May 3, 2010

May Day in Tehran: The protest you may have missed

Though most Iran watchers this weekend focused on the impromptu protest which followed Ahmadinejad’s surprise speech at Tehran University, another tense gathering occurred outside the Labor Ministry.
Approximately five thousand people were walking outside of the Labor Ministry on Saturday, May 1st around 5:30 pm in honor of International Labour Day. Factory workers have been increasingly laid off due to Ahmadinejad’s short sighted policies to fix Iran’s severely weakened economy.
One participant who found out about the event through a text message told NIAC, “There was a guy videotaping us from the beginning and he followed us everywhere, it was very nerve racking. There were also undercover cops everywhere so you didn’t know who to trust.” Our contact suspected he was being followed because he was accompanied by two other young men.
According to Iran News Agency (INA), an opposition site, three people were arrested. INA also confirms our contact’s description of a “very tense atmosphere.”
The gathering followed Mir Hossein Mousavi’s message on Thursday, April 29. As IGV reported, he, “cited inflation, decline in production, corruption, the spread of deceit and mismanagement, unpaid wages of workers, the continuing shut down of plants and their operating at low capacity, as some of the current problems in the country.”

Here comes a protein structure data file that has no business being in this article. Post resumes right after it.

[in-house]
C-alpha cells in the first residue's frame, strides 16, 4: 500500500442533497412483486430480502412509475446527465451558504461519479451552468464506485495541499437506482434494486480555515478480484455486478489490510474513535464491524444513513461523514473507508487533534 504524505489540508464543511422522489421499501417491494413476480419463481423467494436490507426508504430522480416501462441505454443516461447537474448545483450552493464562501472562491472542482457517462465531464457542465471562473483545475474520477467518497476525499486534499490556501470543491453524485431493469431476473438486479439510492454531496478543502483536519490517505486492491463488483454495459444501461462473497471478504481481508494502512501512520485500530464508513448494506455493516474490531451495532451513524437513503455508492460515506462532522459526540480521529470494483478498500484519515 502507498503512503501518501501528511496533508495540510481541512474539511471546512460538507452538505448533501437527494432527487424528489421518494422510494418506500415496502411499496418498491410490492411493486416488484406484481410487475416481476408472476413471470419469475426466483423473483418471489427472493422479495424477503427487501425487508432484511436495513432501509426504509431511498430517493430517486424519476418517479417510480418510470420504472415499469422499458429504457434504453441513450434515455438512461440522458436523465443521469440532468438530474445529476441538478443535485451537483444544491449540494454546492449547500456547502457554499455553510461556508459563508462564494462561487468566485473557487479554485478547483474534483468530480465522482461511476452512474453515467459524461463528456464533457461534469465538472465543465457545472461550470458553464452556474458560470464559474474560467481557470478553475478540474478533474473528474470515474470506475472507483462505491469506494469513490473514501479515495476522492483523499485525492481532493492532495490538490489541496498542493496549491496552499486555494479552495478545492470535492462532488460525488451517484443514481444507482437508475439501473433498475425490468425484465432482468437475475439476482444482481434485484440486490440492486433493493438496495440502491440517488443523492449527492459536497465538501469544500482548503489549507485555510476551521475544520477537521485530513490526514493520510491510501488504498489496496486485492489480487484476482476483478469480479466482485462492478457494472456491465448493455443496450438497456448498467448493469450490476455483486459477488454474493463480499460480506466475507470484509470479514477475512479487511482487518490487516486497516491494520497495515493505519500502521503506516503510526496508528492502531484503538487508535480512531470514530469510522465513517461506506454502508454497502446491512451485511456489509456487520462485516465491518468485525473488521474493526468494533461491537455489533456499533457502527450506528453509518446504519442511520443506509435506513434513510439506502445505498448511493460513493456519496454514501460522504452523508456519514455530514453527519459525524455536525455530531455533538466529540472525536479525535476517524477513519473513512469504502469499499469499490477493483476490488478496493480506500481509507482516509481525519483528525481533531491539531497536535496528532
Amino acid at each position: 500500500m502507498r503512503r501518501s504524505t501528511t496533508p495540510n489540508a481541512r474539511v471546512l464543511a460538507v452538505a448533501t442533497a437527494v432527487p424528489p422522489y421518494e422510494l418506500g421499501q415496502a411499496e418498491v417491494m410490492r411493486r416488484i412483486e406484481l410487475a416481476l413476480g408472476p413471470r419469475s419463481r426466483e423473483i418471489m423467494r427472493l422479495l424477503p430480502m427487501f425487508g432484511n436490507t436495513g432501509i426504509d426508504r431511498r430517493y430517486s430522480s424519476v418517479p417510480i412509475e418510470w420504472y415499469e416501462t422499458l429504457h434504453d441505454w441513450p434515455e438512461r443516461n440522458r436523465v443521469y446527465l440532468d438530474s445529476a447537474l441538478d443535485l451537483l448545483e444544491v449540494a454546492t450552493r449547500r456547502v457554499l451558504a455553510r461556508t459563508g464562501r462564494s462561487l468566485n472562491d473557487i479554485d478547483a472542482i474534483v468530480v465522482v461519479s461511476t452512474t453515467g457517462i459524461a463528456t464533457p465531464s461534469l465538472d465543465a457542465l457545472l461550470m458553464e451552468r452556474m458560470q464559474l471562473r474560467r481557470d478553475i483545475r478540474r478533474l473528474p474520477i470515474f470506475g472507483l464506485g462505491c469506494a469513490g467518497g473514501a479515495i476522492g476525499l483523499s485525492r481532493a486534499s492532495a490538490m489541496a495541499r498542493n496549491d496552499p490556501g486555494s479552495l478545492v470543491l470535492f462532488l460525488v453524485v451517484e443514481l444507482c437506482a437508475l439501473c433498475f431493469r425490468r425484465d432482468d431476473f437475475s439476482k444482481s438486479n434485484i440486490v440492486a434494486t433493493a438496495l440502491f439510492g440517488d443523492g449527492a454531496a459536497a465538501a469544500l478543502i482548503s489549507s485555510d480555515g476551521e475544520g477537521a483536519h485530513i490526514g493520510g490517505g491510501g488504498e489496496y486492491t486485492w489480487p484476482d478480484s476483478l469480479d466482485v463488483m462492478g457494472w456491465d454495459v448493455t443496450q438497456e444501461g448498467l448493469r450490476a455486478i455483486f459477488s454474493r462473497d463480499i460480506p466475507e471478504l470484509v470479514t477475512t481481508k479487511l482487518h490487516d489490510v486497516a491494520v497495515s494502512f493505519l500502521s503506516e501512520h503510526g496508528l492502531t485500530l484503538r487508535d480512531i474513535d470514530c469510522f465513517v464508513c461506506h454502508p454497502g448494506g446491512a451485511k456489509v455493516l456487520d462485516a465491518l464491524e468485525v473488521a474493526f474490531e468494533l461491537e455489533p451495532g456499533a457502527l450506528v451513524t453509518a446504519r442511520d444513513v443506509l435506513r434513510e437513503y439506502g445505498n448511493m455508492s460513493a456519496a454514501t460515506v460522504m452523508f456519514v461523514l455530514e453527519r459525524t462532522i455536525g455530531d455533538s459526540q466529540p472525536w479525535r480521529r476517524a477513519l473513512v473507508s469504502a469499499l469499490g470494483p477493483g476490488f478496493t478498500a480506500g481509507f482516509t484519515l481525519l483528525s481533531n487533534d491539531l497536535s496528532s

In comparison to protests last year, it would seem that this one was a failure. If people stood in groups of more than ten, motorcycle cops would run up to them and break them apart and only about fifty daring people started to chant anti-government slogans, but were quickly silenced.
But the failure of this protest is only on the surface, by taking a deeper look, it shows the paranoia of the Iranian government. The opposition did little to spread the word about the event as nothing was written on Mousavi’s Facebook page and only a few websites had mentioned the possibility of a gathering. Unlike the little preparatory work by the opposition, the Iranian police were out in full force with hundreds of motorcycle and undercover cops videotaping and methodically breaking up groups—once again displaying their fear and paranoia.
What the government has is force and perhaps it can successfully stop people from protesting, but it is not sustainable. Rather than creating new ways to improve Iran’s weakened economy, the government is using its resources to monitor and control their own citizens. As our contact told us, “I don’t think we’ll be able to have the same level of protests as last summer, but this does not mean that our fight is over.”

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